Now feels like a good time to revisit Pink Floyd’s The Wall. It has always been Floyd’s bleakest and most challenging record, and the accompanying film, well, it has always made my skin crawl. However, it needs to be seen again, because it has become relevant in ways its makers did not intend. It was, I think, intended as an inward-looking project, an attempt by its creators to come to terms with a chunk of history they were born on the tail-end of. Roger Waters was writing as a member of a post-war generation whose early life was imprinted by horrors they couldn’t remember or understand, who grew up dealing with the trauma and guilt of atrocities they had no part in. The Wall was supposed to be a generational reckoning, but it was dismissed in its own time as a rock star vanity project, then later as fodder for dorm room stoners who think they’re, like, deep, man. Today, unfortunately, it’s come to reflect reality, and it needs to be reevaluated as a work of art that has something to teach us. For one thing, it effectively illustrates the radicalization of a disaffected young man, a social problem that we’re grappling with and seeing the real-world effects of. Although it was made years before the technological leaps that have made radicalization so insidious and easy, it’s a story ripped from the headlines. A young man who is unloved, socially unsupported, mentally ill and at loose ends in his life quickly finds himself marching in lockstep just because it gives him a momentary sense of purpose and an illusion of control. It shows that self-destruction, violence and hate are, for many people, a natural reaction to feeling dehumanized themselves. A society that devalues humans and treats them as dispensable cogs creates people who want to burn down society and destroy themselves and each other. We are seeing it happen, in real time.
I still can’t tell you quite what it means to be a rude boy. Because, you know, culture gaps. I know it’s a bit more than just a guy who likes ska. I also know that it was ska music that brought its own cultural youthquake from Jamaica to the United Kingdom to California. You can trace that history through pop culture from the 1950’s well into the 90’s. Here, we can concern ourselves the late 70’s, when ska was intertwined with punk and socially conscious British youth cared a lot about political instability in Latin America. We think of punk rock music as being a simplistic genre, probably because a lot of its practitioners never stray from the three-chord, three-minute structure. But if we try to understand the social context the movement sprang from, suddenly we’re learning about things like Thatcherism and it’s Late 20th Century History 101. Sountracked by The Clash, of course, them being the anointed ultimate punk rock band – the the antithesis of ‘ignorant punks’. Their music is loaded with global political context, so much so that fans who weren’t lucky enough to have been there personally need a study guide to really understand what they’re pumping their angry little fists about.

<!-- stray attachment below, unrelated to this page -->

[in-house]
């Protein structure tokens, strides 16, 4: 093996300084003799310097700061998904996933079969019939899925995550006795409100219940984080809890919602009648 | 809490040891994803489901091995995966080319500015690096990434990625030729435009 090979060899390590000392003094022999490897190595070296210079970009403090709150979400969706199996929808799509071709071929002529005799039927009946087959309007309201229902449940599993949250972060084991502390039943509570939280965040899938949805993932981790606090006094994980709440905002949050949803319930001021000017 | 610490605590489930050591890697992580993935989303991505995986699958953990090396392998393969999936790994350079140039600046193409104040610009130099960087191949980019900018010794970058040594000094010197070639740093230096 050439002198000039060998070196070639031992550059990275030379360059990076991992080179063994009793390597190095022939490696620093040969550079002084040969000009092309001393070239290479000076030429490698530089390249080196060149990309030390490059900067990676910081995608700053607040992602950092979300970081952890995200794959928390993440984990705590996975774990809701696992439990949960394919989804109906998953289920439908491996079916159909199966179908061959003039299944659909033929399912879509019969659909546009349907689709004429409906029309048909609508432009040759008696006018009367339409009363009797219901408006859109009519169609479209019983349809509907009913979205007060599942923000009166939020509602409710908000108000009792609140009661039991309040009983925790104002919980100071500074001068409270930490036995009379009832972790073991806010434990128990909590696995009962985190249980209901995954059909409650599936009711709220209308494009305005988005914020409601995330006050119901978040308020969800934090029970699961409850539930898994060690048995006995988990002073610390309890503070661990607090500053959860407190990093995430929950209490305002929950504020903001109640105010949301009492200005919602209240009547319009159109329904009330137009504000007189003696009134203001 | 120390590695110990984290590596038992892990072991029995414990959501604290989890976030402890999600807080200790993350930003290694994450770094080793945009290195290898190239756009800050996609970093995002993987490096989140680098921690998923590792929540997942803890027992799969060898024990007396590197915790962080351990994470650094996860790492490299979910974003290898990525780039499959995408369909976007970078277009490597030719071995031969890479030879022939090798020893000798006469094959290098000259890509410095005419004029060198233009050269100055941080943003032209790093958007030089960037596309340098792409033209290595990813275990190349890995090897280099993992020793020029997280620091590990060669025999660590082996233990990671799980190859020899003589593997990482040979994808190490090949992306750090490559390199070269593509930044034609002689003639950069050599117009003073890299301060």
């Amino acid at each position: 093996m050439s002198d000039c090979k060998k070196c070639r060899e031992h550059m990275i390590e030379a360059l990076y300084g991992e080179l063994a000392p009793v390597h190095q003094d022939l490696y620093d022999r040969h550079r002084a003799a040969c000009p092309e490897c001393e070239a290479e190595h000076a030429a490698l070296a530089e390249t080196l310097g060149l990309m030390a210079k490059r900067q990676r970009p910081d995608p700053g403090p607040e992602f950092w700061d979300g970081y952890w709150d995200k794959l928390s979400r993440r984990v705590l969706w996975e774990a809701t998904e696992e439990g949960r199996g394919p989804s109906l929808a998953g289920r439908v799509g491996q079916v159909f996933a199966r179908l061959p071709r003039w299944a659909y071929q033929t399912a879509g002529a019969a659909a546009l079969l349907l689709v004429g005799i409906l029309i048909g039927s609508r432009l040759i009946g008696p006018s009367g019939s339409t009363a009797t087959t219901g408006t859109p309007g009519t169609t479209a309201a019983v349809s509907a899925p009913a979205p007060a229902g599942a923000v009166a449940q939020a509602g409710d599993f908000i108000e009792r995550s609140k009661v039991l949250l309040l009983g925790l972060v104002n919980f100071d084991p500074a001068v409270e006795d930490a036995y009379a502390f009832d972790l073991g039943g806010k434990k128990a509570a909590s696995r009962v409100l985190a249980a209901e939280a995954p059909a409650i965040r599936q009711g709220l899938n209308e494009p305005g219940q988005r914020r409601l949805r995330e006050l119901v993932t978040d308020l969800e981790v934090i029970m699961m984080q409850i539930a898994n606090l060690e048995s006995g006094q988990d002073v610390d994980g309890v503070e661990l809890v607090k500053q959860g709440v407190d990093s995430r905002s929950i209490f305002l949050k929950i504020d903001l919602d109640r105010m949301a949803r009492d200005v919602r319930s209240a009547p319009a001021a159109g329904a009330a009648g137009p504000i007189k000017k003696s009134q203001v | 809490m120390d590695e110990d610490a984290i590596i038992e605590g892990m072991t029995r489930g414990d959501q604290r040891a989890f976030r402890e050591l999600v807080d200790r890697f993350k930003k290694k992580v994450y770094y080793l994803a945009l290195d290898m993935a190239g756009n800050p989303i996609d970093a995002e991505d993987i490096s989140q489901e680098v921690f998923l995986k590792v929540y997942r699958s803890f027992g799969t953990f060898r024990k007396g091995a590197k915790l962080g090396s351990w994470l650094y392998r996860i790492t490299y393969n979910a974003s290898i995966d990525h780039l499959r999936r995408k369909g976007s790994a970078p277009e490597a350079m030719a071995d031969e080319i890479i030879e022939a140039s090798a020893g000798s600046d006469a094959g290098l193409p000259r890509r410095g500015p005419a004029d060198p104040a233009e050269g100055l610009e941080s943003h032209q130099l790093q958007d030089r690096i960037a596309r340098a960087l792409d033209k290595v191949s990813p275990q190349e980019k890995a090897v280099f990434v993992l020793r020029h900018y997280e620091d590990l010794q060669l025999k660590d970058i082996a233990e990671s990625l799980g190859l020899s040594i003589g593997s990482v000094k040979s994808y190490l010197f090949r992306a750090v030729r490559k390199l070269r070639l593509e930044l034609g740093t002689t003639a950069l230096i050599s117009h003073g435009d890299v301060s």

There’s a lot that we’ll never know about Bob Marley, a lot that we’ll never see, simply because he grew up and lived during a time when even the most creative people didn’t see the necessity of documenting themselves for posterity. It’s arguable that the world would be a richer place if Bob Marley had had an Instagram account or some similar outlet of constantly sharing his thoughts with the world; not everyone wants to constantly share their thoughts with the world, and nearly no-one’s thoughts are constantly worth sharing. (Though I imagine that an artist like Marley, who had a strong political message and an ambition to make change in the world, would have done really well as a Twitter activist.) However, it’s hard to argue that the world would, in fact, be at least a tiny bit richer if there were more – and higher quality – footage of Bob Marley and the Wailers in action. Their earliest days as a group were barely documented, and that would be fascinating to see. There must have been so many amazing performances that have been lost to memory, especially the ones that came before the worldwide fame. It’s not entirely a blank – enough shows were filmed for at least one full concert documentary, probably more. It’s enough to get a good idea of what a Bob Marley concert would have been like; it looks like fun, it looks like a powerful show to take in. We’ve just been spoiled by the technological and social advances that now allow artists to have an all-access relationship with their fans. We like all of that unfiltered oversharing. We just want to see our favorite artists doing what they do.